The Peak Mountain

James Montgomery

Emerging from the caverned glen,
From steep to steep I slowly climb,
And, far above the haunts of men,
I tread in air sublime:
Beneath my path the swallows sweep;
Yet higher crags impend,
And wild-flowers from the fissures peep,
And rills descend.

Now on the ridges bare and bleak,
Cool round my temples sighs the gale:
Ye winds! that wander o'er the Peak,
Ye mountain spirits, hail!
Angels of health! to man below
Ye bring celestial airs;
Bear back to Him from whom ye blow
Our praise and prayers.

Here, like the eagle from his nest,
I take my proud and dizzy stand;
Here, from the cliff's sublimest crest,
Look down upon the land:
O for the eagle's eye to gaze
Undazzled through this light!
O for the eagle's wings to raise
O'er all my flight!

The sun in glory walks the sky,
White fleecy clouds are floating round,
Whose shapes along the landscape fly,—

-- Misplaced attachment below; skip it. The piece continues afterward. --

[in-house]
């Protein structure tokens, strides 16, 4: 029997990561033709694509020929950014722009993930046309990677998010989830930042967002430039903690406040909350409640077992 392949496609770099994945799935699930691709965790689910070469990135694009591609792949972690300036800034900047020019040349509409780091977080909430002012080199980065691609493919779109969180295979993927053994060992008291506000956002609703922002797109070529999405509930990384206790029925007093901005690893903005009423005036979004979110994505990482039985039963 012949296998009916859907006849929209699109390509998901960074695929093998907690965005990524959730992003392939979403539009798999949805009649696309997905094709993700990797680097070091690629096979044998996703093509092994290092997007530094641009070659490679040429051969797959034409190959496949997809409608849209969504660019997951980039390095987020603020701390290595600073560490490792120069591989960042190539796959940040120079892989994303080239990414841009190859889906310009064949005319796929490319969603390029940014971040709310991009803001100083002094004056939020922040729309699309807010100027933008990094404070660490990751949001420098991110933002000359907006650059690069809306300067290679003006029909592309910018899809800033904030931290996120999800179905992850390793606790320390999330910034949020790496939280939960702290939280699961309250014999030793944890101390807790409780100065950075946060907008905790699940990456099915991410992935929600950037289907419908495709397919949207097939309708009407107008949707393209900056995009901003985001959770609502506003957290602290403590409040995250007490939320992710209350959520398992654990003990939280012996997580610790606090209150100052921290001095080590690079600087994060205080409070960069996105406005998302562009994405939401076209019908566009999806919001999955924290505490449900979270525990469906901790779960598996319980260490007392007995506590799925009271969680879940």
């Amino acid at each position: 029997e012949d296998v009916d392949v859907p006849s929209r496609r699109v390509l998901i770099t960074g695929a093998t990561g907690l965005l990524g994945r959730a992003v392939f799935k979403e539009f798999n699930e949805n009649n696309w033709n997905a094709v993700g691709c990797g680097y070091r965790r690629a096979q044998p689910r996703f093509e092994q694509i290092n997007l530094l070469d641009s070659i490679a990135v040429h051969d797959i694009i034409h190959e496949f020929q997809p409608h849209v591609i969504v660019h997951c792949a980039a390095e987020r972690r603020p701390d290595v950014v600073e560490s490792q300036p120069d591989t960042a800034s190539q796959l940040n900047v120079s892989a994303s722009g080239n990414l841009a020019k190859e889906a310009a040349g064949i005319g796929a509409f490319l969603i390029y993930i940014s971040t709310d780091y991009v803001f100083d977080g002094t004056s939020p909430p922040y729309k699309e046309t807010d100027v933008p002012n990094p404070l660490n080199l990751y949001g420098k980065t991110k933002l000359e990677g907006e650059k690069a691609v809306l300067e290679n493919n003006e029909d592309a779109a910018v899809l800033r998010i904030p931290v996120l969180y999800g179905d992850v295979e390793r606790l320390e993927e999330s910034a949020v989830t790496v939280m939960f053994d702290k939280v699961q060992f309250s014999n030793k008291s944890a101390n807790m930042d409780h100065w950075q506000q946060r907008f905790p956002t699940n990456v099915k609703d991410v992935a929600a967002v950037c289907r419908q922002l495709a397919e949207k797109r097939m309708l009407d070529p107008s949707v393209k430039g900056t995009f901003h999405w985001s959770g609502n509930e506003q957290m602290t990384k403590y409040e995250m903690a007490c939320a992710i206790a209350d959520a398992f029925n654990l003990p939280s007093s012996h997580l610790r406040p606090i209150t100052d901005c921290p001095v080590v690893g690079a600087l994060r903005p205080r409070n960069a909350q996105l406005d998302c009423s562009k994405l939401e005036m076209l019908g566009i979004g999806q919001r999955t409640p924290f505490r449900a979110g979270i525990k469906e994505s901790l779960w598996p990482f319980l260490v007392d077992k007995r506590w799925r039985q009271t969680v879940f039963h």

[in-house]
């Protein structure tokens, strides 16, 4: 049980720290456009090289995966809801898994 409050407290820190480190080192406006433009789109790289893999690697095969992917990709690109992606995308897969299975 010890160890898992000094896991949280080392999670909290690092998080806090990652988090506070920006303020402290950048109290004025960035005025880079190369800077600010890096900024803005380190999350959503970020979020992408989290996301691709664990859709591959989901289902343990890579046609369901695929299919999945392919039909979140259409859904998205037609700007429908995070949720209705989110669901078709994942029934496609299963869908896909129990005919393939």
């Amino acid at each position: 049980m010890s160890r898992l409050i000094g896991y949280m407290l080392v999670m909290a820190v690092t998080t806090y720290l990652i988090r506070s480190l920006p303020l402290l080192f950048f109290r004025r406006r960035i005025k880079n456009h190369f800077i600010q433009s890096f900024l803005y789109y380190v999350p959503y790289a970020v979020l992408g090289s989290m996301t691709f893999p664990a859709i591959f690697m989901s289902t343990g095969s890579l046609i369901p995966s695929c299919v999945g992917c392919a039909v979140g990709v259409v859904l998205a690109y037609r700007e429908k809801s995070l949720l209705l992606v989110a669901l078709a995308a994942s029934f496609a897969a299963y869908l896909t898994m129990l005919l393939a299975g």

Here, checkering o'er the ground,
There, down the glens the shadows sweep,
With changing lights between;
Yonder they climb the upland steep,
Shifting the scene.

Above, beneath, immensely spread,
Valleys and hoary rocks I view.
Heights over heights exalt their head
Of many a sombre hue;
No waving woods their flanks adorn,
No hedge-rows, gay with trees,
Encircled fields, where floods of corn
Roll to the breeze.

My soul this vast horizon fills,
Within whose undulated line
Thick stand the multitude of hills,
And clear the waters shine;
Gray mossy walls the slopes ascend;
While roads, that tire the eye,
Upward their winding course extend,
And touch the sky.

With rude diversity of form,
The insulated mountains tower;
Oft o'er these cliffs the transient storm
And partial darkness lower,
While yonder summits far away
Shine sweetly through the gloom,
Like glimpses of eternal day,
Beyond the tomb.